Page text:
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Archaeologist’s chance discovery may be Britain's earliest example of rock art

The engraving was discovered in a cave in South Wales

The engraving was discovered in a cave in South Wales Dr George Nash

Dr George Nash, Visiting Fellow and Lecturer in the Department of Archaeology and Anthropology

Dr George Nash, Visiting Fellow and Lecturer in the Department of Archaeology and Anthropology Dr George Nash

Press release issued: 26 July 2011

An archaeologist at the University of Bristol believes he may have discovered Britain's oldest example of rock art.

An archaeologist at the University of Bristol believes he may have discovered Britain's oldest example of rock art.

The chance finding by Dr George Nash from the University’s Department of Archaeology and Anthropology, of a reindeer wall engraving in a South Wales cave could be Britain's oldest example of rock art dating more than 14,000 years ago.

Dr Nash discovered the faint scratchings of a speared reindeer while visiting the Gower Peninsula caves near Swansea in September 2010. The drawing is believed to have been carved by a hunter-gatherer artist in the Ice Age.

Dr Nash, Visiting Fellow and Lecturer, said: “Although the characteristics of the reindeer drawing match many found in northern Europe around 4,000-5,000 years later, the discovery of flint tools in the cave in the 1950s could hold the key to the engraving's true date.

"In the 1950s, Cambridge University undertook an excavation there and found 300-400 pieces of flint and dated the occupation of the cave to between 12,000-14,000 BC. This drawing appears to have engraved by an artist using his or her right hand as the panel on which it is carved is located in a very tight niche.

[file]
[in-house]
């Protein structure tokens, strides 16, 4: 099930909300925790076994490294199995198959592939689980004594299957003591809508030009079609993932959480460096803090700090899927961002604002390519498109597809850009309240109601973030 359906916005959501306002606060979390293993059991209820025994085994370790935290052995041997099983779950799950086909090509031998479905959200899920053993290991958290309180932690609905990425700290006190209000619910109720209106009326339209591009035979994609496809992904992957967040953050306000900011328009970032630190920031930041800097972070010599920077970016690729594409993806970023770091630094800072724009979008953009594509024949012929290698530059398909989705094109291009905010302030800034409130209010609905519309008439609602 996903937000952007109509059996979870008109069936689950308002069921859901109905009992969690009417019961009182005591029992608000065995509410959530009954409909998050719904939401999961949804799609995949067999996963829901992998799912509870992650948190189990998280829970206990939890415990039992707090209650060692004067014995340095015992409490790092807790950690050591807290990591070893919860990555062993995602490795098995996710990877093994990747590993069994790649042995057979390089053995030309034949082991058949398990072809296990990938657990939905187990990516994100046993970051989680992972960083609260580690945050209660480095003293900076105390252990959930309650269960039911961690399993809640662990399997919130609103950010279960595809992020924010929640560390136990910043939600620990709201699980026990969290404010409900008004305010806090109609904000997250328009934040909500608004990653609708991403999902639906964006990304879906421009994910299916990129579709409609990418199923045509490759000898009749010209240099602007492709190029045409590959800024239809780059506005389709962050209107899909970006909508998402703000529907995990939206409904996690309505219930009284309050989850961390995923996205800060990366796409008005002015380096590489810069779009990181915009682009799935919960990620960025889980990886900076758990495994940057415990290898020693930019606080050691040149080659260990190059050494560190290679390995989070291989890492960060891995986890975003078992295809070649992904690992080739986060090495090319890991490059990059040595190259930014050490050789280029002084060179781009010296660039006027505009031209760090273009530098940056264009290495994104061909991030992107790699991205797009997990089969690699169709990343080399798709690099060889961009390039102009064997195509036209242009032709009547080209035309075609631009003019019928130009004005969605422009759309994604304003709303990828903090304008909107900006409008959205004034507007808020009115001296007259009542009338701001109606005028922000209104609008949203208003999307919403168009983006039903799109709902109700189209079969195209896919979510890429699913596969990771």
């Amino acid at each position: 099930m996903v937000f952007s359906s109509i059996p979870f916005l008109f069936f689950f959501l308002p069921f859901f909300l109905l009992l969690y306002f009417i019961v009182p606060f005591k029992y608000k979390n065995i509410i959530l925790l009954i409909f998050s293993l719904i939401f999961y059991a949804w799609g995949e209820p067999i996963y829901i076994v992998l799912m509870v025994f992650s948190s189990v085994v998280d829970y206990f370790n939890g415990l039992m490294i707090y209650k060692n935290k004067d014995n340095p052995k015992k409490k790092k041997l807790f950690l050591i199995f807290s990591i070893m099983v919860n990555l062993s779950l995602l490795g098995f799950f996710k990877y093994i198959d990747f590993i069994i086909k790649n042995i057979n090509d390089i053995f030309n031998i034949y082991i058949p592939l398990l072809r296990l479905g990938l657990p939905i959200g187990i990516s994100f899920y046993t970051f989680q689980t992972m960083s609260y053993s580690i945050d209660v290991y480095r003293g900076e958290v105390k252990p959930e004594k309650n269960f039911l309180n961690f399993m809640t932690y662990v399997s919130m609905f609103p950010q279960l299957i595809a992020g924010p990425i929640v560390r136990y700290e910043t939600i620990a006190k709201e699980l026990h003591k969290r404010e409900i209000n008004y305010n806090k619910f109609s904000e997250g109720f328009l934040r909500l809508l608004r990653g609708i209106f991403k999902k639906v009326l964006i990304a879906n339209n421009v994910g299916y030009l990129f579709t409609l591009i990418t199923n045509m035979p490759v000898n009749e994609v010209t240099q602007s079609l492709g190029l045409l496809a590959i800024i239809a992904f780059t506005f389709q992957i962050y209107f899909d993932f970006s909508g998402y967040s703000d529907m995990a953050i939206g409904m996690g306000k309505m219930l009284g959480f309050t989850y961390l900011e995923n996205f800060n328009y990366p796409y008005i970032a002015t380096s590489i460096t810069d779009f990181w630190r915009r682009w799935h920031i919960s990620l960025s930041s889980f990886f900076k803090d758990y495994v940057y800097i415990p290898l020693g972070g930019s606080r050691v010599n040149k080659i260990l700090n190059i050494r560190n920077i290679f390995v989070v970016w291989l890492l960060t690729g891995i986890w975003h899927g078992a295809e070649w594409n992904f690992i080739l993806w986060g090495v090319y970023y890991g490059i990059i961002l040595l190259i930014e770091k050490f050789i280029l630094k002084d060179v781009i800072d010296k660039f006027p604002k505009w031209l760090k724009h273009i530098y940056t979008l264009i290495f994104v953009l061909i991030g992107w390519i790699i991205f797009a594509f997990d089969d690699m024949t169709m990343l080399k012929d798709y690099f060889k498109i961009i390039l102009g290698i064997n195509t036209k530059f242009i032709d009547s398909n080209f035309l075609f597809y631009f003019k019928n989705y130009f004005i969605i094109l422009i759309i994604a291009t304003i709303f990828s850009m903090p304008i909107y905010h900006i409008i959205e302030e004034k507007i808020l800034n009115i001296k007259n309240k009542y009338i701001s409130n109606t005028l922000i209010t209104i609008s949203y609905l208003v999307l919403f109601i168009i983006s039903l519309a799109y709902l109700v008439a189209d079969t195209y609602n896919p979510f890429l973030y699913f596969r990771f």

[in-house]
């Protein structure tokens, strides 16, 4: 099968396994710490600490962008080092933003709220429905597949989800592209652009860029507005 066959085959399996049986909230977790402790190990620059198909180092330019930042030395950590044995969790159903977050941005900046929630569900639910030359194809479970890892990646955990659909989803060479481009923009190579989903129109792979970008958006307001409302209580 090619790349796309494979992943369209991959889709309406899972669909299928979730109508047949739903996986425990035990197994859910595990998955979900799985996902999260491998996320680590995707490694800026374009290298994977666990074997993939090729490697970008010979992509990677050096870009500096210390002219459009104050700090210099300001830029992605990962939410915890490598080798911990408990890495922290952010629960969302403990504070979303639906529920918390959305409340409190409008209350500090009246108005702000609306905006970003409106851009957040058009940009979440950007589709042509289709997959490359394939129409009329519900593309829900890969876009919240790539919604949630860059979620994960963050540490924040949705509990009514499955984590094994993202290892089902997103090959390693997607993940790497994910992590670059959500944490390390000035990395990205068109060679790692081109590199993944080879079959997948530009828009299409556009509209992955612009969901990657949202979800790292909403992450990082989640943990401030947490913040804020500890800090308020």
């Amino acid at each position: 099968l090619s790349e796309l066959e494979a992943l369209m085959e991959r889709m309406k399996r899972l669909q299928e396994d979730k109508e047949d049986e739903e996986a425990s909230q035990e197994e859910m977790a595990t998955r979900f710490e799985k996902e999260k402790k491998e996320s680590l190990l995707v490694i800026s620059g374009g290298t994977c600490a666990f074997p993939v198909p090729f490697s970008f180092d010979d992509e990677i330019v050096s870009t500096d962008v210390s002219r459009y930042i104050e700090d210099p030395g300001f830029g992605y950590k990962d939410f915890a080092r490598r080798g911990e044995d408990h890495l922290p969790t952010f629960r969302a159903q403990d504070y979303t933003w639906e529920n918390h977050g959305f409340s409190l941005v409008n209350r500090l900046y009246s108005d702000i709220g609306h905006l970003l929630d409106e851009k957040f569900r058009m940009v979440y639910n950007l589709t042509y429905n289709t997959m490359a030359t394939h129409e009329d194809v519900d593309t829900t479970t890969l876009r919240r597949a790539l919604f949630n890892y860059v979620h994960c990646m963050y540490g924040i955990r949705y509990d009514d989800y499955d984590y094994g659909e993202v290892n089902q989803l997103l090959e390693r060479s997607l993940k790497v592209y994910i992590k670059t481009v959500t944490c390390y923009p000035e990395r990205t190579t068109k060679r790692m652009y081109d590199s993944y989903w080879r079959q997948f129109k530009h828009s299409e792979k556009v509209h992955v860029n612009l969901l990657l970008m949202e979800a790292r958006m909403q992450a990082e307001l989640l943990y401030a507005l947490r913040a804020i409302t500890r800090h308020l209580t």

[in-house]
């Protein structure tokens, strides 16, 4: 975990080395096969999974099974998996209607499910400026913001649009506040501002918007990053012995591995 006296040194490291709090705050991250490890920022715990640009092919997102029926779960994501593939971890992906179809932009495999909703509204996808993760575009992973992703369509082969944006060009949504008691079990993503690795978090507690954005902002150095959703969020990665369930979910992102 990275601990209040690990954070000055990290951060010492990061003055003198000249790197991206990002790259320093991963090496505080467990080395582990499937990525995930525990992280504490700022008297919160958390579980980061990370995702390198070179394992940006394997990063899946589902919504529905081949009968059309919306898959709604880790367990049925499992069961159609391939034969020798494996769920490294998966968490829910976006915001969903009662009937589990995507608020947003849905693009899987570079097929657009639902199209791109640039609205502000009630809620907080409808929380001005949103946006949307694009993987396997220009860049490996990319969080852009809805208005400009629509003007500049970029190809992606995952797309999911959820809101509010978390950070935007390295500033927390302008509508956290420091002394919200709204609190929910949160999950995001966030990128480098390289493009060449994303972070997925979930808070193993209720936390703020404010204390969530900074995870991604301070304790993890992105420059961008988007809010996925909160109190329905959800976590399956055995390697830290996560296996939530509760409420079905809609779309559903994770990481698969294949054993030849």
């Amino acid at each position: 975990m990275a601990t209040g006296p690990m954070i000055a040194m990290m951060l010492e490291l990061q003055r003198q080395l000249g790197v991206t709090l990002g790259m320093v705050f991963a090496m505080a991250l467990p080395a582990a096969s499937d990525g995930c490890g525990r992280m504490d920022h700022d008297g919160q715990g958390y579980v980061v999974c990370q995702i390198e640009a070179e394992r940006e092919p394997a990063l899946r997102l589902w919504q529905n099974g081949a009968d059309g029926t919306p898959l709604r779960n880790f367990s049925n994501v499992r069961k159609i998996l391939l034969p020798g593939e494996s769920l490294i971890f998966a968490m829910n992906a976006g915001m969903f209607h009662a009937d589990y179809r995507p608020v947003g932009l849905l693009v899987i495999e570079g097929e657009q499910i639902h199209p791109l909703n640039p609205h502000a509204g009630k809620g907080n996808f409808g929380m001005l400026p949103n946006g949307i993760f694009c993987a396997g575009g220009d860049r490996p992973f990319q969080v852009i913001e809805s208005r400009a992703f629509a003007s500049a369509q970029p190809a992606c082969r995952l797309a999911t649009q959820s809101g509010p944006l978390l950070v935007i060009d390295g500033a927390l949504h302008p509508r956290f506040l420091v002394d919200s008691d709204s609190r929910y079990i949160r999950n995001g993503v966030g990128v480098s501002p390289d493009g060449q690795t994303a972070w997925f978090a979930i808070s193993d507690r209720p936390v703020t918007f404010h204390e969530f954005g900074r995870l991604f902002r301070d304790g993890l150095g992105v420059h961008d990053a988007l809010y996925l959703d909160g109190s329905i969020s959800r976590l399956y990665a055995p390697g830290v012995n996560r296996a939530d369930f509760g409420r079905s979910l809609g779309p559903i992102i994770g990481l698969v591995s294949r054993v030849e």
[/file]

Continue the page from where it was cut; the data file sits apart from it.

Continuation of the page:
"Colleagues in England have been doing some work in Nottinghamshire at Creswell Crags and got very nice dates for a red deer and one or two other images of around 12,000-14,000 BC. I think this [newly found carving] may be roughly the same period or may be even slightly earlier."

Dr Nash added: "We know from the glacial geology of the area this was an open area just before the ice limit came down from the glaciers between 15,000-30,000 years ago and it stopped just about two kilometres short of the cave site.

"We know hunter-fisher-gatherers were roaming around this landscape, albeit seasonally, and they were burying their dead 30,000 years ago and making their mark through artistic endeavour at this time when it was until recently considered Britain was an uninhabited land of ice"

The discovery is now being officially dated and has been verified by experts at Oxford and Durham universities.  The project team that includes Dr Peter van Calsteren and Dr Louise Thomas from the Open University, and Dr Mike Simms from the National Museums Northern Ireland is being financially supported by Cadw and logistically administered by the National Museum Wales.

 

Further information

The information was provided by the Press Office of the National Museum Wales.